The tribal people that reside in the Omo River Valley in the far southwest of Ethiopia may be some of the most unique on the African continent. They are known for their cultural practices, which are based on ancient beliefs, as well as their interaction with the physical environment. They adhere to the lifestyle of their ancestors, living in the same harsh, unforgiving landscape.
The Omo River is the lifeline for these tribes. They rely on the natural flood cycles of the river for the sustainable practice of floods – recession farming, fishing and livestock grazing. Like the generations before them they plant sorghum, maize and beans in the riverside soils after the yearly flood. They rely on the moisture and nutrient-rich sediment the Omo deposits each year to nourish their crops, and this is their sustenance.
Hominid fossils have been found all along the river banks and the earliest existence of mankind is believed to have started here in Ethiopia. Scientists believe that the river was an artery of life and because of the fossils found there, it has been declared a World Heritage Site. The people of the Omo have learned to adapt to their challenging environment in order to survive for this long.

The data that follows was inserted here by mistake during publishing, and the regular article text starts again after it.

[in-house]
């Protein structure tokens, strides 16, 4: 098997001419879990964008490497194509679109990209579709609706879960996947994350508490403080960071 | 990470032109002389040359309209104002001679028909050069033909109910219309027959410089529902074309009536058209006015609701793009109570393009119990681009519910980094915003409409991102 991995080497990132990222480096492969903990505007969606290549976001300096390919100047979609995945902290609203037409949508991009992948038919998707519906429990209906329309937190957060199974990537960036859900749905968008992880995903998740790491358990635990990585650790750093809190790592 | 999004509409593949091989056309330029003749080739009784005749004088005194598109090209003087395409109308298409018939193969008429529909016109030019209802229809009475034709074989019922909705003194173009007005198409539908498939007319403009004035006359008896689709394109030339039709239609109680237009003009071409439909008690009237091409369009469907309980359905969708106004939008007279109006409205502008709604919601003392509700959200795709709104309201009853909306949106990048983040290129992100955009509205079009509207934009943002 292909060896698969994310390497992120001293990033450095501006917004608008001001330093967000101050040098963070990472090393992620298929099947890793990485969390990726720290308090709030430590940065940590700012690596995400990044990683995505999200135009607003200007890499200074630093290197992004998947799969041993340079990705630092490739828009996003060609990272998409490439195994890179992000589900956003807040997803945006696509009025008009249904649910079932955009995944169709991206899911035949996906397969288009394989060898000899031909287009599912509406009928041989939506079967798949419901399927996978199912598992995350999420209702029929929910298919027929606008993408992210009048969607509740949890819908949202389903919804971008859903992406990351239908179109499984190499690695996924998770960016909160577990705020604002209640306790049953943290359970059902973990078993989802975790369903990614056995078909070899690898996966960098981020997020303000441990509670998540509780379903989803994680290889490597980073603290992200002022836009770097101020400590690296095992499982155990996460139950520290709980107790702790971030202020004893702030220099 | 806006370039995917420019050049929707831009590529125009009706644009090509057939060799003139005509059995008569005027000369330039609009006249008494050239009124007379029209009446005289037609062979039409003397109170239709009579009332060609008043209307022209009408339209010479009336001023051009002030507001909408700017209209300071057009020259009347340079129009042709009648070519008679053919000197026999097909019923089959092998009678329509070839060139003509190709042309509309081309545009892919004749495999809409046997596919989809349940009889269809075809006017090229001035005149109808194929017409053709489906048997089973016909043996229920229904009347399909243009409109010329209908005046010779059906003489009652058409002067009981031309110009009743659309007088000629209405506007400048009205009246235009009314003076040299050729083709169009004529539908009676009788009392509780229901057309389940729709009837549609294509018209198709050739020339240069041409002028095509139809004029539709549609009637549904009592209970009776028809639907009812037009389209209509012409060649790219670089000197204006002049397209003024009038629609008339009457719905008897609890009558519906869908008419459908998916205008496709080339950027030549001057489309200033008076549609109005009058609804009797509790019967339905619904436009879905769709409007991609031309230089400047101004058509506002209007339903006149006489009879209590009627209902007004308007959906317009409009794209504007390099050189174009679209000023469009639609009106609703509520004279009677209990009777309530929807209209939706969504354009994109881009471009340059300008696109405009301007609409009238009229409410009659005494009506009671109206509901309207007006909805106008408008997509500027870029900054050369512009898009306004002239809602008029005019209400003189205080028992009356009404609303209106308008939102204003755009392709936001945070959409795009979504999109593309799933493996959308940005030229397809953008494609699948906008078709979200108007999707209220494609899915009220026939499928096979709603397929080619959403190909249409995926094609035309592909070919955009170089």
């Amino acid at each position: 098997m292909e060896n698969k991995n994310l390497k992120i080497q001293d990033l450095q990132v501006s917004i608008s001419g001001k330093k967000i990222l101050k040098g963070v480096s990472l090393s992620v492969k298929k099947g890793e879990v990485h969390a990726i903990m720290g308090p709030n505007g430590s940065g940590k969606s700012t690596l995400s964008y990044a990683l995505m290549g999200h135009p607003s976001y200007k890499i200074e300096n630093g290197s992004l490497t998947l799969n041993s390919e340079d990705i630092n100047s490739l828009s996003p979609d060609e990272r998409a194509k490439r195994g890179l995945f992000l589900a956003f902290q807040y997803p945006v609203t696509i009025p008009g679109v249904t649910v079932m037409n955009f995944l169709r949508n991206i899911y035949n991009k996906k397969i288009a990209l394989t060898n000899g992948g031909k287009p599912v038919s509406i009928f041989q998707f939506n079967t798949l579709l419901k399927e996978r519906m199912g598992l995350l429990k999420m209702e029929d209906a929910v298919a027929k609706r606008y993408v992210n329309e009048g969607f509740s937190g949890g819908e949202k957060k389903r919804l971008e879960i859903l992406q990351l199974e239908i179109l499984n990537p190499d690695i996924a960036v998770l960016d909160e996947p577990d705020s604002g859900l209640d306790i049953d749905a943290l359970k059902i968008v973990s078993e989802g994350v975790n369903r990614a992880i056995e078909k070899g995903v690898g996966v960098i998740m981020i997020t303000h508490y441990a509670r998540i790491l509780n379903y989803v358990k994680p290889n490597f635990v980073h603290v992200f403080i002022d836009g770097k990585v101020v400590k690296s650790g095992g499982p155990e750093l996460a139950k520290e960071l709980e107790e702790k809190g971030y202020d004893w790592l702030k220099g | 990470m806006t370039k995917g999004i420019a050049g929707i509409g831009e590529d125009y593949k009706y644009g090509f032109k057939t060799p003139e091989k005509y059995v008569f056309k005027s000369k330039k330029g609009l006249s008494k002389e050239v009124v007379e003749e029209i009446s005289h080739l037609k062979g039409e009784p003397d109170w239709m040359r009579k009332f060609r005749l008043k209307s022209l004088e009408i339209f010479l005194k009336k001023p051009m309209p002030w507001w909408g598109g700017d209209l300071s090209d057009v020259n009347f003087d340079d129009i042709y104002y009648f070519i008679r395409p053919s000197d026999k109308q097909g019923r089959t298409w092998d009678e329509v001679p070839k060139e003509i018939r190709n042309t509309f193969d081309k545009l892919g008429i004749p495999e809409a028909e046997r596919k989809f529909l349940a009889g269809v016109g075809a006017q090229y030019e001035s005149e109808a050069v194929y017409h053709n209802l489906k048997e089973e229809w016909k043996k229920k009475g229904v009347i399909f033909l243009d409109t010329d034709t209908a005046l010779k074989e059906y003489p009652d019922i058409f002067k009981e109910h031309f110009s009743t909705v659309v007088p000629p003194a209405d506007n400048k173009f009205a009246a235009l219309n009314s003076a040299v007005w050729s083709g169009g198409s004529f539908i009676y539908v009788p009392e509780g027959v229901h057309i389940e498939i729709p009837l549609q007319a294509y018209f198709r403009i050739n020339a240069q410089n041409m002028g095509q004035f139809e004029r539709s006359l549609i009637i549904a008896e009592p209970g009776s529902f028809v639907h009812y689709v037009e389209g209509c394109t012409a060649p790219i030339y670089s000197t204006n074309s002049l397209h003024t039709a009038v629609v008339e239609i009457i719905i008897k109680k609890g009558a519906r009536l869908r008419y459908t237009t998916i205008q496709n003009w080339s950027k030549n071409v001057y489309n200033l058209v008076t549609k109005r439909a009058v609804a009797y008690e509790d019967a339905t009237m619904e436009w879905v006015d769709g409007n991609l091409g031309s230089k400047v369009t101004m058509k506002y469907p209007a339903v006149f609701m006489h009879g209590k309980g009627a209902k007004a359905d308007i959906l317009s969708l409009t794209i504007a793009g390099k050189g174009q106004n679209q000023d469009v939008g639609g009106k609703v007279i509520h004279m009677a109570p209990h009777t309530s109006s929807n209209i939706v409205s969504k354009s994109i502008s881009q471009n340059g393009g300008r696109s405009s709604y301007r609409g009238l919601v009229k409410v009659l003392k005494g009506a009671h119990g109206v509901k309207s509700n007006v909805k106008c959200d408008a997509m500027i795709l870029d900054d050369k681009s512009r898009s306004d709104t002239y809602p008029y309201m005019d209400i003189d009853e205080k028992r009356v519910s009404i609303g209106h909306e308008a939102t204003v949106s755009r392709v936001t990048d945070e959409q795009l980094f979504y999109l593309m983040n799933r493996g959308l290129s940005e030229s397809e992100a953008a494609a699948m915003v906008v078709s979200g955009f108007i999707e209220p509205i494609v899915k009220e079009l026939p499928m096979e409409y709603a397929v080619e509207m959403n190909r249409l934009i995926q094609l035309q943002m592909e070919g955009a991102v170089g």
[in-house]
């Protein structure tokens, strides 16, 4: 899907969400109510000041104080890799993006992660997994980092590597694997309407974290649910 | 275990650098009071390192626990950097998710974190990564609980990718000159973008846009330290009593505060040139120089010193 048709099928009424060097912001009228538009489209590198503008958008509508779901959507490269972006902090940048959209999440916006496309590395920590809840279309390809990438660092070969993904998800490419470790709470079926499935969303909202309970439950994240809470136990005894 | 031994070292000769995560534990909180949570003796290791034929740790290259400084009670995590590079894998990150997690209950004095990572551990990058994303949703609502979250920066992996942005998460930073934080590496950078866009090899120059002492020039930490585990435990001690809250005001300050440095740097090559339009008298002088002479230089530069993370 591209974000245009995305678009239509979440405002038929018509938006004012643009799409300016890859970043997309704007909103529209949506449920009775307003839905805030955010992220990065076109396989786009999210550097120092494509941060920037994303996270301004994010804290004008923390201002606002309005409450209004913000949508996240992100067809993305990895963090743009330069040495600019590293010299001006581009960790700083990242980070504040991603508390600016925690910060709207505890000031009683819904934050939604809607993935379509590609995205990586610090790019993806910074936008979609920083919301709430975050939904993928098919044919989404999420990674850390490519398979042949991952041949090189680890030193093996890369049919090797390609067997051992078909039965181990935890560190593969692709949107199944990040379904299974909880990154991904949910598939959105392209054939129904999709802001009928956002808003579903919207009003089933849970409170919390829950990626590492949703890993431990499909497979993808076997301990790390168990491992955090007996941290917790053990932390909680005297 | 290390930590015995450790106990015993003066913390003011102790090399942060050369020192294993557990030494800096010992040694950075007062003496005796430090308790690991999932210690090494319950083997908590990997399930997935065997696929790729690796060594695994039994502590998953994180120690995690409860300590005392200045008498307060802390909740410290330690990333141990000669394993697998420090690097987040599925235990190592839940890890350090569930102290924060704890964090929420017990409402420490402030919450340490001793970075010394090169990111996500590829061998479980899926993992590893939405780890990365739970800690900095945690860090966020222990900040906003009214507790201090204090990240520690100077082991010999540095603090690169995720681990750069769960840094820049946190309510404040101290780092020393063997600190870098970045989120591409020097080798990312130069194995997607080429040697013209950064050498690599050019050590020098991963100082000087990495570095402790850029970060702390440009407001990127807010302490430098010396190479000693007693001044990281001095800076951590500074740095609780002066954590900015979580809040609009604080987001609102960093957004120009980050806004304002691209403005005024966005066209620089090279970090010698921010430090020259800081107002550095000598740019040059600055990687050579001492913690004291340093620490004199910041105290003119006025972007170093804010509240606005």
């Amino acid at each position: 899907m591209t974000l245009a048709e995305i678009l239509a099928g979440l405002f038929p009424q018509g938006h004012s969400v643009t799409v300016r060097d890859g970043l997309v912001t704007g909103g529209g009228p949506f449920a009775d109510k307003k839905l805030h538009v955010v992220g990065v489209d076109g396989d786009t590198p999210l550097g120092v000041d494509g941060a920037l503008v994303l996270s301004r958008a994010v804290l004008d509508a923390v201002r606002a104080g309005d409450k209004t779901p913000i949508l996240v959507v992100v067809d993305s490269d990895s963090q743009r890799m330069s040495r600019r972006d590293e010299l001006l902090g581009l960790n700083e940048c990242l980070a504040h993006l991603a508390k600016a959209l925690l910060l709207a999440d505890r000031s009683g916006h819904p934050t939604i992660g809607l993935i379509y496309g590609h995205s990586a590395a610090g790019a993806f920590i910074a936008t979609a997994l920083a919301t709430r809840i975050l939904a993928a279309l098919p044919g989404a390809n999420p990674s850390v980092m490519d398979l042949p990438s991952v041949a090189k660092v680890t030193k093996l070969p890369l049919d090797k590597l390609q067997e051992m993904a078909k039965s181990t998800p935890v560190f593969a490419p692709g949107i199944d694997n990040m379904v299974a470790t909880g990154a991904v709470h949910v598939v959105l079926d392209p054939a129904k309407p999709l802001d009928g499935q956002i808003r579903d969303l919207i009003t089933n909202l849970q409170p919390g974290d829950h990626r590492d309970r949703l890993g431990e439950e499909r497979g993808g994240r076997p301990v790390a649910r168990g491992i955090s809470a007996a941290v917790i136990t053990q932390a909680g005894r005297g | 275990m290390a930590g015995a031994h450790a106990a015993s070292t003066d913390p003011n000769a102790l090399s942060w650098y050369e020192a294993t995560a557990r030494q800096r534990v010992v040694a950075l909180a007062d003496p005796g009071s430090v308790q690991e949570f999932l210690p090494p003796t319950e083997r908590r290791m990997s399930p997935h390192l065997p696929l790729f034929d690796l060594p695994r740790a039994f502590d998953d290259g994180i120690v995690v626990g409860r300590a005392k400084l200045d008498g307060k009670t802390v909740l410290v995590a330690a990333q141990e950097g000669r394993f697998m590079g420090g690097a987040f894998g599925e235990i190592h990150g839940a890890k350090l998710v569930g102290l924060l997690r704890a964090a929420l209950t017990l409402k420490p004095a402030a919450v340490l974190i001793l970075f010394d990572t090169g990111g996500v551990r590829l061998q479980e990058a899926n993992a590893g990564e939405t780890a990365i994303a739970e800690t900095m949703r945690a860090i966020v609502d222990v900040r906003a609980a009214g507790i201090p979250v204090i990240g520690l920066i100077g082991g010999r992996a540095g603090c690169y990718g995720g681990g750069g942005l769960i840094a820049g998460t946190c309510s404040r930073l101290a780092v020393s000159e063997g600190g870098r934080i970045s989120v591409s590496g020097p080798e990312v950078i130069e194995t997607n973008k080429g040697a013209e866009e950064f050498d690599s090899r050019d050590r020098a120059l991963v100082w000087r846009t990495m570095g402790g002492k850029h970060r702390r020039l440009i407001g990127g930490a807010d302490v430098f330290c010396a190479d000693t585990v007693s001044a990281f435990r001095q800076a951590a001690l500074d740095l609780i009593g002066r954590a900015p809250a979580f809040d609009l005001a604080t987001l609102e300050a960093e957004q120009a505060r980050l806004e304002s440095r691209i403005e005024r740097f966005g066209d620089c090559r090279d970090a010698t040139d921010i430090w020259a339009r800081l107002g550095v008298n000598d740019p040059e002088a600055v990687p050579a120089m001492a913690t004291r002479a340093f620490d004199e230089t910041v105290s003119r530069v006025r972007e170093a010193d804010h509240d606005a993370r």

The Ethiopian government, in its desire to generate economic growth, development and revenue, has allowed the construction of the massive Gibe III hydroelectric dam, which will be the largest in Africa. A source of much debate, discussion revolves around the possible damage it will cause to the ecosystem, animals and local tribal communities.
This was my third cultural photography tour in which I visited numerous tribal communities with Epic Photo Tours. I can not adequately convey to you how much I am taken by these beautiful, proud and traditional people. I hope my images express what my heart feels.